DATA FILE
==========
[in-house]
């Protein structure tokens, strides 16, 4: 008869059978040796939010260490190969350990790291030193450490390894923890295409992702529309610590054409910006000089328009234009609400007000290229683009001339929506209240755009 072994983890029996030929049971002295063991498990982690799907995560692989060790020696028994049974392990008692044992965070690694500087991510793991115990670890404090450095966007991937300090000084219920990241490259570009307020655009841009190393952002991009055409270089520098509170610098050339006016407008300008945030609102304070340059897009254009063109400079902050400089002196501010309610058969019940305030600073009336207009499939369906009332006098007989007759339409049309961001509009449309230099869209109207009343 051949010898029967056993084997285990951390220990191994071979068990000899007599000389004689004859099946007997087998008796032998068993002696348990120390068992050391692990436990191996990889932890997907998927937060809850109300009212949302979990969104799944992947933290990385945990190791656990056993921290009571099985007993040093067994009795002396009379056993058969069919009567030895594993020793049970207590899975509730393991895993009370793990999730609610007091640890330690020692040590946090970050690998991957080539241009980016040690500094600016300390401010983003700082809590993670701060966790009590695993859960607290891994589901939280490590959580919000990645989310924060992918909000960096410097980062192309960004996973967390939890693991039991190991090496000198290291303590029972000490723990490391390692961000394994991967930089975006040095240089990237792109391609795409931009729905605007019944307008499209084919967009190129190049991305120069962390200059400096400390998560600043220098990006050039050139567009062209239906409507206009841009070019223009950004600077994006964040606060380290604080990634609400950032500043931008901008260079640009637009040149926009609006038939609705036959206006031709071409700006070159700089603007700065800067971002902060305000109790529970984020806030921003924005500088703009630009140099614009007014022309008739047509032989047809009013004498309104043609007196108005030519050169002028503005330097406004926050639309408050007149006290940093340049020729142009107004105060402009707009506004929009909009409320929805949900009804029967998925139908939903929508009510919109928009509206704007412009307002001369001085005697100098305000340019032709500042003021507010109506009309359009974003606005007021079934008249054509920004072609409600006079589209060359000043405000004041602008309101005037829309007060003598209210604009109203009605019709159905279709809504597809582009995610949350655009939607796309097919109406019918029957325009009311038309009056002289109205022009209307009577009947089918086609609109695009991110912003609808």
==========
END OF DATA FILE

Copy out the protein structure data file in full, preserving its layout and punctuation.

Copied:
[in-house]
């Protein structure tokens, strides 16, 4: 008869059978040796939010260490190969350990790291030193450490390894923890295409992702529309610590054409910006000089328009234009609400007000290229683009001339929506209240755009 072994983890029996030929049971002295063991498990982690799907995560692989060790020696028994049974392990008692044992965070690694500087991510793991115990670890404090450095966007991937300090000084219920990241490259570009307020655009841009190393952002991009055409270089520098509170610098050339006016407008300008945030609102304070340059897009254009063109400079902050400089002196501010309610058969019940305030600073009336207009499939369906009332006098007989007759339409049309961001509009449309230099869209109207009343 051949010898029967056993084997285990951390220990191994071979068990000899007599000389004689004859099946007997087998008796032998068993002696348990120390068992050391692990436990191996990889932890997907998927937060809850109300009212949302979990969104799944992947933290990385945990190791656990056993921290009571099985007993040093067994009795002396009379056993058969069919009567030895594993020793049970207590899975509730393991895993009370793990999730609610007091640890330690020692040590946090970050690998991957080539241009980016040690500094600016300390401010983003700082809590993670701060966790009590695993859960607290891994589901939280490590959580919000990645989310924060992918909000960096410097980062192309960004996973967390939890693991039991190991090496000198290291303590029972000490723990490391390692961000394994991967930089975006040095240089990237792109391609795409931009729905605007019944307008499209084919967009190129190049991305120069962390200059400096400390998560600043220098990006050039050139567009062209239906409507206009841009070019223009950004600077994006964040606060380290604080990634609400950032500043931008901008260079640009637009040149926009609006038939609705036959206006031709071409700006070159700089603007700065800067971002902060305000109790529970984020806030921003924005500088703009630009140099614009007014022309008739047509032989047809009013004498309104043609007196108005030519050169002028503005330097406004926050639309408050007149006290940093340049020729142009107004105060402009707009506004929009909009409320929805949900009804029967998925139908939903929508009510919109928009509206704007412009307002001369001085005697100098305000340019032709500042003021507010109506009309359009974003606005007021079934008249054509920004072609409600006079589209060359000043405000004041602008309101005037829309007060003598209210604009109203009605019709159905279709809504597809582009995610949350655009939607796309097919109406019918029957325009009311038309009056002289109205022009209307009577009947089918086609609109695009991110912003609808």